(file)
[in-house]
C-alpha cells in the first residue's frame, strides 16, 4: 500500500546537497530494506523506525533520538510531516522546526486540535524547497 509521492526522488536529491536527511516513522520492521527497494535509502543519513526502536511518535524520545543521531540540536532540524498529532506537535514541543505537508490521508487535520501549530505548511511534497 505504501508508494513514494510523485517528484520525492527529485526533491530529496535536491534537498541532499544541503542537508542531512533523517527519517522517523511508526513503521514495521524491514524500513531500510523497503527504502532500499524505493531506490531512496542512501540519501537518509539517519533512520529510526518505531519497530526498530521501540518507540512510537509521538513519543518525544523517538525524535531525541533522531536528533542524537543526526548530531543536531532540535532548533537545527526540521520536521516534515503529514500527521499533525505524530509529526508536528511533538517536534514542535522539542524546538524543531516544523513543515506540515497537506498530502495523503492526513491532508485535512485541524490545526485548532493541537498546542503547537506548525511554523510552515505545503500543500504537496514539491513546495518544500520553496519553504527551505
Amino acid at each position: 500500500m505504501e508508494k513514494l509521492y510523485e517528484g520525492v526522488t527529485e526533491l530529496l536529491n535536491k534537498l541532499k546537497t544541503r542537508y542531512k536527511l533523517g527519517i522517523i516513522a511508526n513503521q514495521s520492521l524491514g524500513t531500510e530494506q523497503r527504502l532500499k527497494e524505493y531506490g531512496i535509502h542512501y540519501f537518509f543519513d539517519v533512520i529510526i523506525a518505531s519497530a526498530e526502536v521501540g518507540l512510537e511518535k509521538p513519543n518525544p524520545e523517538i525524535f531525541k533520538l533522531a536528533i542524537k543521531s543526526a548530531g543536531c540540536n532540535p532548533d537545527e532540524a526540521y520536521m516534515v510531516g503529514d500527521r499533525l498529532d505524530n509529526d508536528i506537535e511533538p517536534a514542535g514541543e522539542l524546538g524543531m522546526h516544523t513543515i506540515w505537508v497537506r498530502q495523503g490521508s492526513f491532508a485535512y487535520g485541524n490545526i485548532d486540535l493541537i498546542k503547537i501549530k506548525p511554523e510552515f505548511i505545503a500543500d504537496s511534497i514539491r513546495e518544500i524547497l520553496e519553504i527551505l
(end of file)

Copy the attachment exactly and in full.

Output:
[in-house]
C-alpha cells in the first residue's frame, strides 16, 4: 500500500546537497530494506523506525533520538510531516522546526486540535524547497 509521492526522488536529491536527511516513522520492521527497494535509502543519513526502536511518535524520545543521531540540536532540524498529532506537535514541543505537508490521508487535520501549530505548511511534497 505504501508508494513514494510523485517528484520525492527529485526533491530529496535536491534537498541532499544541503542537508542531512533523517527519517522517523511508526513503521514495521524491514524500513531500510523497503527504502532500499524505493531506490531512496542512501540519501537518509539517519533512520529510526518505531519497530526498530521501540518507540512510537509521538513519543518525544523517538525524535531525541533522531536528533542524537543526526548530531543536531532540535532548533537545527526540521520536521516534515503529514500527521499533525505524530509529526508536528511533538517536534514542535522539542524546538524543531516544523513543515506540515497537506498530502495523503492526513491532508485535512485541524490545526485548532493541537498546542503547537506548525511554523510552515505545503500543500504537496514539491513546495518544500520553496519553504527551505
Amino acid at each position: 500500500m505504501e508508494k513514494l509521492y510523485e517528484g520525492v526522488t527529485e526533491l530529496l536529491n535536491k534537498l541532499k546537497t544541503r542537508y542531512k536527511l533523517g527519517i522517523i516513522a511508526n513503521q514495521s520492521l524491514g524500513t531500510e530494506q523497503r527504502l532500499k527497494e524505493y531506490g531512496i535509502h542512501y540519501f537518509f543519513d539517519v533512520i529510526i523506525a518505531s519497530a526498530e526502536v521501540g518507540l512510537e511518535k509521538p513519543n518525544p524520545e523517538i525524535f531525541k533520538l533522531a536528533i542524537k543521531s543526526a548530531g543536531c540540536n532540535p532548533d537545527e532540524a526540521y520536521m516534515v510531516g503529514d500527521r499533525l498529532d505524530n509529526d508536528i506537535e511533538p517536534a514542535g514541543e522539542l524546538g524543531m522546526h516544523t513543515i506540515w505537508v497537506r498530502q495523503g490521508s492526513f491532508a485535512y487535520g485541524n490545526i485548532d486540535l493541537i498546542k503547537i501549530k506548525p511554523e510552515f505548511i505545503a500543500d504537496s511534497i514539491r513546495e518544500i524547497l520553496e519553504i527551505l